In 1980 Arthur Koestler described synchronicity as even more enigmatic than ESP such as telepathy and precognition. Humans have been infatuated with such riddles since the beginning of mythology. These riddles contain the perhaps accidental and coincidental meeting of unrelated events which seem to have no cause, but which also appear to be very important and significant.

Koestler felt that Jung's relating synchronicity to the idea of the collective unconscious was a mistake. Koestler applauded Jung for working in concert with the physicist Pauli as he developed his theory. While Jung used Pauli as a "quasi" tutor in theoretical physics, Koestler faulted Jung for not following up on Pauli's ideas, but rather descending into the obscure by attributing synchronicity to the collective unconscious and to archetypes. Koestler said, "This was sadly disappointing but it helped turn synchronicity into a cult word" (p. 664).

Synchronicity in Biology

Synchronicity is expressed by the principle of morphic resonance in formative causation described by Rupert Sheldrake. According to Sheldrake in 1994,  "the hypothesis of formative causation suggests that self-organizing systems at all levels of complexity ù including molecules, crystals, cells, tissues, organisms, and societies of organisms ù are organized by æmorphic fields.'" These fields include morphogenetic fields which have to do with the how organisms, molecules, and even crystals inherently remember what previous bodies have done.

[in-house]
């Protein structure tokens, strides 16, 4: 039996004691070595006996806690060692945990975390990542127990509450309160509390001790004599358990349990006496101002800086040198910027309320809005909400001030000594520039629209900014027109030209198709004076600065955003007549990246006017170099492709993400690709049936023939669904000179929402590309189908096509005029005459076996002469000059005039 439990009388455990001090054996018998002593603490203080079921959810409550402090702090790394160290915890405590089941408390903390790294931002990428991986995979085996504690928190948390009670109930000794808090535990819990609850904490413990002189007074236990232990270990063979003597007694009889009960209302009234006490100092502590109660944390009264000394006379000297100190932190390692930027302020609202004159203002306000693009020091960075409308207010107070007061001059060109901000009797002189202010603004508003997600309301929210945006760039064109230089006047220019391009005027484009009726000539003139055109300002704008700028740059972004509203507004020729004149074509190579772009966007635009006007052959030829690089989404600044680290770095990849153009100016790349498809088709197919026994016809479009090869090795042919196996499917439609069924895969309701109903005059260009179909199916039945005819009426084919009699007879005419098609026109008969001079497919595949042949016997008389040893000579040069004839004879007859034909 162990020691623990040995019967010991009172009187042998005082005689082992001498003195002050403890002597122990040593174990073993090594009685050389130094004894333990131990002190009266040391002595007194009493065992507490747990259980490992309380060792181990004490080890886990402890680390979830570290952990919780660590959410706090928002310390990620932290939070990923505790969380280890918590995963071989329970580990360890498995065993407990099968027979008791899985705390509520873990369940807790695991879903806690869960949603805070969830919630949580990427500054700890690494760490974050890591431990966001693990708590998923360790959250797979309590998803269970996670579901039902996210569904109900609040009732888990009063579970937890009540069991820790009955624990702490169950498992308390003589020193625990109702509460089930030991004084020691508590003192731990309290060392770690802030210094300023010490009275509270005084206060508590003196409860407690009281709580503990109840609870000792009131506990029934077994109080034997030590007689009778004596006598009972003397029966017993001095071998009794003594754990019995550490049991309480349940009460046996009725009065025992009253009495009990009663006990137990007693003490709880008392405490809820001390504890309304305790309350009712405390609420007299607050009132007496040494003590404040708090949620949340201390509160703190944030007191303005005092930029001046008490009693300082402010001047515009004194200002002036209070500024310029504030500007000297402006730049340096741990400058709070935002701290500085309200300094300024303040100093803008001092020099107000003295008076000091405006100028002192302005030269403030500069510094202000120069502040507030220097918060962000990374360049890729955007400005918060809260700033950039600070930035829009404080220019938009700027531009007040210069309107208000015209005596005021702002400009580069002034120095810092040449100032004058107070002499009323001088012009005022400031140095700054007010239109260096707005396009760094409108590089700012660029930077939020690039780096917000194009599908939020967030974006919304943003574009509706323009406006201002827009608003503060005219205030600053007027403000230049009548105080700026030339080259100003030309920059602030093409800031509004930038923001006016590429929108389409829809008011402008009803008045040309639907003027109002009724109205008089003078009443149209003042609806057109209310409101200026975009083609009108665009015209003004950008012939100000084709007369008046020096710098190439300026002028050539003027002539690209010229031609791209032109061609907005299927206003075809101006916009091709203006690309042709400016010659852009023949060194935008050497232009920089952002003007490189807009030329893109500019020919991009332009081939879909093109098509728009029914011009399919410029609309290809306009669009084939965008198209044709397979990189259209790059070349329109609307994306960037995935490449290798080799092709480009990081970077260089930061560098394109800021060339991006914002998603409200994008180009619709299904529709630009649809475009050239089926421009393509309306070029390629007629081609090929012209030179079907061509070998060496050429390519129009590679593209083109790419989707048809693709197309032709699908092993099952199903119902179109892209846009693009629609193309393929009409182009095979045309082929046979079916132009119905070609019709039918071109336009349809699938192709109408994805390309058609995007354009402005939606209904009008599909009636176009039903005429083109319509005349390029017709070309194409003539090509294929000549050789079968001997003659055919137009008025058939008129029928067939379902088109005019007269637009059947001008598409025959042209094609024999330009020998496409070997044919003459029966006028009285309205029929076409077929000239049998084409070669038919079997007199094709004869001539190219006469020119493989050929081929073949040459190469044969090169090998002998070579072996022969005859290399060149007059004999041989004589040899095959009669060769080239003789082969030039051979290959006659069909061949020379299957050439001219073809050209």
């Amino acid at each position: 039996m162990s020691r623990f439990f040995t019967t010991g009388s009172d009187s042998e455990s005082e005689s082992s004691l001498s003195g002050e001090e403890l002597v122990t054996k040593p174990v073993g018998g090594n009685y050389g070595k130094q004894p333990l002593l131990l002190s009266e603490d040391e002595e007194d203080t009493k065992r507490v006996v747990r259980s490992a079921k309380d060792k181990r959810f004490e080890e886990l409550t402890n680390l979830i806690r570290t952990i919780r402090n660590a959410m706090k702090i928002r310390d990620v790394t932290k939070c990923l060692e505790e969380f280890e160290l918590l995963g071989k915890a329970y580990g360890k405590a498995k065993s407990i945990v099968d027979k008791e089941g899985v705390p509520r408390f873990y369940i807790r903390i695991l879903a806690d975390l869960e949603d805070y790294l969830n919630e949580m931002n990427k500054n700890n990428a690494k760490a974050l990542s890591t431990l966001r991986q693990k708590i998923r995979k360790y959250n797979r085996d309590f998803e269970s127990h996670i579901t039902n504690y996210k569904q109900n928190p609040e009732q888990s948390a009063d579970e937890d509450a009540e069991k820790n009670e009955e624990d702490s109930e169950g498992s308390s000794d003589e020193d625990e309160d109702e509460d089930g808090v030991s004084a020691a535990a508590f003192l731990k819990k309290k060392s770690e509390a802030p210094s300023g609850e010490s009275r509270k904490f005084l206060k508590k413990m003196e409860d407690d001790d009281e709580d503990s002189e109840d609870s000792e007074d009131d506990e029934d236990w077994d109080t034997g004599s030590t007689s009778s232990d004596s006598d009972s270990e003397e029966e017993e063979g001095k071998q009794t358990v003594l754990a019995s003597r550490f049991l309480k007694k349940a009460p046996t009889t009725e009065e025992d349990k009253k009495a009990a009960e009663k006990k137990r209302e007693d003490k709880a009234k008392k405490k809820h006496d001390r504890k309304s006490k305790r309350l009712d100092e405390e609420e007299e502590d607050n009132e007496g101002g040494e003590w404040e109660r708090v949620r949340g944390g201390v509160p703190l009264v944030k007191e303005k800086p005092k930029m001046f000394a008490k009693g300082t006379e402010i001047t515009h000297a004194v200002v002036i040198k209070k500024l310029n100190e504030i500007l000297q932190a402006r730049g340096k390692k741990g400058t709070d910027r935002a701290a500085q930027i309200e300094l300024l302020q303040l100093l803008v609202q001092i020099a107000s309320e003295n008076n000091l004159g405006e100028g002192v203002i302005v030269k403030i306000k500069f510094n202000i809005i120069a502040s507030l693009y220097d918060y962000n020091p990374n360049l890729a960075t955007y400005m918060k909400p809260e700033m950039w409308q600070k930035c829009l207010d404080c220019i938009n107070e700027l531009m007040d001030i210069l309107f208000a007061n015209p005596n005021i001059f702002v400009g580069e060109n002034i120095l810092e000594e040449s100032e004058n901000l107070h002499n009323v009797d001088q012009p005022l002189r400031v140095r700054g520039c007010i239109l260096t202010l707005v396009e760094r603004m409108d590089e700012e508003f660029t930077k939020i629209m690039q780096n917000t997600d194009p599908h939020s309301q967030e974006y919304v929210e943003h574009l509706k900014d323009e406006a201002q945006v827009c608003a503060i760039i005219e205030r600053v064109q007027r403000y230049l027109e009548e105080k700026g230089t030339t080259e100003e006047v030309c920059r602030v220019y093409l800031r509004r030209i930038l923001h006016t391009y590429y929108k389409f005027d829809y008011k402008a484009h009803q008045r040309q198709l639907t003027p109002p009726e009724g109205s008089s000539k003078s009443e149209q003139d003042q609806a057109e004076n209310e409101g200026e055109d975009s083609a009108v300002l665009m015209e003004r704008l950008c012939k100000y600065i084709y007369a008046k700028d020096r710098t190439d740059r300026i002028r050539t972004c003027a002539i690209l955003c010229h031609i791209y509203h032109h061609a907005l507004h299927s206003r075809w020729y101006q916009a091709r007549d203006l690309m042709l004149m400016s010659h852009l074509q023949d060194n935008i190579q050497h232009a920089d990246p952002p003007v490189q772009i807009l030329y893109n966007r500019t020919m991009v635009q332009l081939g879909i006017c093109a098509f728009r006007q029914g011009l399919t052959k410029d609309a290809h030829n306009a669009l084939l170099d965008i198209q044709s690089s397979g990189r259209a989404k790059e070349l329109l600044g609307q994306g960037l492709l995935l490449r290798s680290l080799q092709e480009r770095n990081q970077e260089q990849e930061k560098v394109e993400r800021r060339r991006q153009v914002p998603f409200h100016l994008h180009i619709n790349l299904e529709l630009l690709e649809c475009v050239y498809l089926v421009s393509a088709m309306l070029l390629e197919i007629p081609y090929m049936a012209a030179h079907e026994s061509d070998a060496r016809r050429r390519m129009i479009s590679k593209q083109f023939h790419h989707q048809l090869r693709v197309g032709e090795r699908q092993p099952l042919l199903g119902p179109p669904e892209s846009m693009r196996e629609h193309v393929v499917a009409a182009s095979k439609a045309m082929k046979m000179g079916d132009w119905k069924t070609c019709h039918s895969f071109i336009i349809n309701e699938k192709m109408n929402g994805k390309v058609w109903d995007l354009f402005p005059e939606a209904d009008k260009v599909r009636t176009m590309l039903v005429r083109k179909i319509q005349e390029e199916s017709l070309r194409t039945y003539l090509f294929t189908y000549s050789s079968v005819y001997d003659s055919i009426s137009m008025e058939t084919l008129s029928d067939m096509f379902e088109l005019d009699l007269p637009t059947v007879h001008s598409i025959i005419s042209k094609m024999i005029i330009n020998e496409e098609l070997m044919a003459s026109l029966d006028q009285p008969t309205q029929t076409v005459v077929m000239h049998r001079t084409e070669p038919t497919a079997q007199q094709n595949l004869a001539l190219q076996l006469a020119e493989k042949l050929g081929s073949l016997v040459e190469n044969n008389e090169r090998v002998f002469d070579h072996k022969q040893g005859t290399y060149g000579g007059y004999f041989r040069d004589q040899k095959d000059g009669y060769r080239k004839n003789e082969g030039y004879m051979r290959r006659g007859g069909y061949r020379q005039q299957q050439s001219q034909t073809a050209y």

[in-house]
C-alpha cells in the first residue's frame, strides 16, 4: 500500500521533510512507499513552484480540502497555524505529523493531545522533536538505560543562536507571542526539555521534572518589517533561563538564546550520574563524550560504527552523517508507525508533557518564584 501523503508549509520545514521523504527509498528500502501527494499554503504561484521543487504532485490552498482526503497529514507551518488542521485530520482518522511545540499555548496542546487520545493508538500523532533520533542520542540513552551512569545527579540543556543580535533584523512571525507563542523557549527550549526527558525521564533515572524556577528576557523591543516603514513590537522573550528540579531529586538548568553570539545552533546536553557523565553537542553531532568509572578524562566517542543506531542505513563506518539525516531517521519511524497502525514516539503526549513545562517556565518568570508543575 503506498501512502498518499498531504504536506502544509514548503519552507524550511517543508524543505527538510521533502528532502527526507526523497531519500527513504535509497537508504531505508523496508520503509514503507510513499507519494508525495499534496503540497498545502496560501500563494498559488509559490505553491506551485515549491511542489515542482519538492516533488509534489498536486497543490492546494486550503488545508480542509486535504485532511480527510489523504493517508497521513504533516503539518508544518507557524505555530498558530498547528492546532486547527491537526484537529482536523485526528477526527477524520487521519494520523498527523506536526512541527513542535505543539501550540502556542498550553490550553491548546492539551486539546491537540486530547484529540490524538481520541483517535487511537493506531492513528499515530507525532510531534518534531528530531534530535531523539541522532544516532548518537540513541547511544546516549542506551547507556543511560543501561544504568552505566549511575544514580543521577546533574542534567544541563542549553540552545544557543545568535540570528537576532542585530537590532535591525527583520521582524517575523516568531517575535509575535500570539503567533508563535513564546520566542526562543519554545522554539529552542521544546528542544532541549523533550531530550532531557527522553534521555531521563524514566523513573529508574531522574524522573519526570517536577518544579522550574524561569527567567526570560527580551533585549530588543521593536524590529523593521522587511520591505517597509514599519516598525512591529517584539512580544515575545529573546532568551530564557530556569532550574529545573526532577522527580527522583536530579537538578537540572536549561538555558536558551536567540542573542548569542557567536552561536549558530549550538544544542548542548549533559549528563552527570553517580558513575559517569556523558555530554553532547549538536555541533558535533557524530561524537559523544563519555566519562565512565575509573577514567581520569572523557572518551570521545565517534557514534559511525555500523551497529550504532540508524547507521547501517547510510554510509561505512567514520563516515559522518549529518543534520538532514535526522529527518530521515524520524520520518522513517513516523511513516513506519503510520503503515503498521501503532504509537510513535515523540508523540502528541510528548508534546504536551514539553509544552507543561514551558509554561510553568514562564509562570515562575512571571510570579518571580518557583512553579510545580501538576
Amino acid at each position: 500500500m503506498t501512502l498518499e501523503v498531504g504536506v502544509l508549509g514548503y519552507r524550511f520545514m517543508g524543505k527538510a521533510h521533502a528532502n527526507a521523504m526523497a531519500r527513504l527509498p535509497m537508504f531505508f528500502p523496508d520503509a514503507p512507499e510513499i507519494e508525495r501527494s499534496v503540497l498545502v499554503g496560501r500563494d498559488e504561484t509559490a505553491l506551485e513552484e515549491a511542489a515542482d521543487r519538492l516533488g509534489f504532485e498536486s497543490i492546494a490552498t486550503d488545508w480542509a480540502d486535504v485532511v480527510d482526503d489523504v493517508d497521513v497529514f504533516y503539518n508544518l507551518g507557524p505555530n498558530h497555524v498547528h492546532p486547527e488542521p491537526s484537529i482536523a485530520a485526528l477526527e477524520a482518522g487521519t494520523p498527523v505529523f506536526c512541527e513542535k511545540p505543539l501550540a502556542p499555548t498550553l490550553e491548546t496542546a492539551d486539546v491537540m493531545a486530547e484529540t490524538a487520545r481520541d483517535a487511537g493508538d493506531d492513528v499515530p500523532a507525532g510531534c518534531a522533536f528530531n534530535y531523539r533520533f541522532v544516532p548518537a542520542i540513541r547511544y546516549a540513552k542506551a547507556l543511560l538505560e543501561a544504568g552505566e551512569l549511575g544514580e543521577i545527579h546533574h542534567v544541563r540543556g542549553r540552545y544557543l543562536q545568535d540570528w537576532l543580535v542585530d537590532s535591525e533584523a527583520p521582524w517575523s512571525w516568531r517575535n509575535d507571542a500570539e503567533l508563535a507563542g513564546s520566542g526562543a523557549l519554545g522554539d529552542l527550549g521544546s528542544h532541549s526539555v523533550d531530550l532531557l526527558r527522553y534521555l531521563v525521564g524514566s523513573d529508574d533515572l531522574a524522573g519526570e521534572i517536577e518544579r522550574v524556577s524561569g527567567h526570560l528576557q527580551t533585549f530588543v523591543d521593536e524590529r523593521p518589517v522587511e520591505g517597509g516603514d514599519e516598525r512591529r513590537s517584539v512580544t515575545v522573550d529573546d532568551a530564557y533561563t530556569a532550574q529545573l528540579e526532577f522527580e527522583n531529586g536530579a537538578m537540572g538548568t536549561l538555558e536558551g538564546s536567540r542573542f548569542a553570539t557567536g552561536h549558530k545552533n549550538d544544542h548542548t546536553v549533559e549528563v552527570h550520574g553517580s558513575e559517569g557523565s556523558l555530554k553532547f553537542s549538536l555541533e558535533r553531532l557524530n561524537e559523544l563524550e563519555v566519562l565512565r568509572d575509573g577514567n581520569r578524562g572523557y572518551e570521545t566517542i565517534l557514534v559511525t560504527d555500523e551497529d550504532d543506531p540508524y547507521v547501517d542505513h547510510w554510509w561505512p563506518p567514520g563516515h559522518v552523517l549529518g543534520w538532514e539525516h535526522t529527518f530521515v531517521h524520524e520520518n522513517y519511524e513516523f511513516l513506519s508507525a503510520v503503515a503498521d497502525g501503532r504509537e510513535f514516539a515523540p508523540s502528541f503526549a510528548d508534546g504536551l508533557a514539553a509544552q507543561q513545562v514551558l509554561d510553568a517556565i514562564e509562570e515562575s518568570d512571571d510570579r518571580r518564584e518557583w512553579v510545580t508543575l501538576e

The case of the blue tits is an example. Over time, ornithologists noticed that small blue tit birds learned to pierce the tops of milk bottles left on the doorstep in the morning in Great Britain. The phenomenon was first reported in 1921. By 1947 the behavior had been noticed throughout Europe. Blue tits do not usually travel far from their homes and live only two or three years. In the Netherlands, milk delivery had been all but stopped during World War II.

When milk delivery resumed in 1947 and 1948, the blue tit behavior also resumed. Sheldrake used this as an example of how organisms remember habits established by previous generations.

Sheldrake said that space and distance do not matter to morphic resonance, for information and not energy is exchanged. That is, the universal principles of space and causality do not apply. The hypothesis of morphic resonance explained by formative causation explains the patterns and events in nature to be "In effect, this hypothesis enables the regularities of nature to be understood as regulated by inherited habits and not by universal and eternal underlying principles.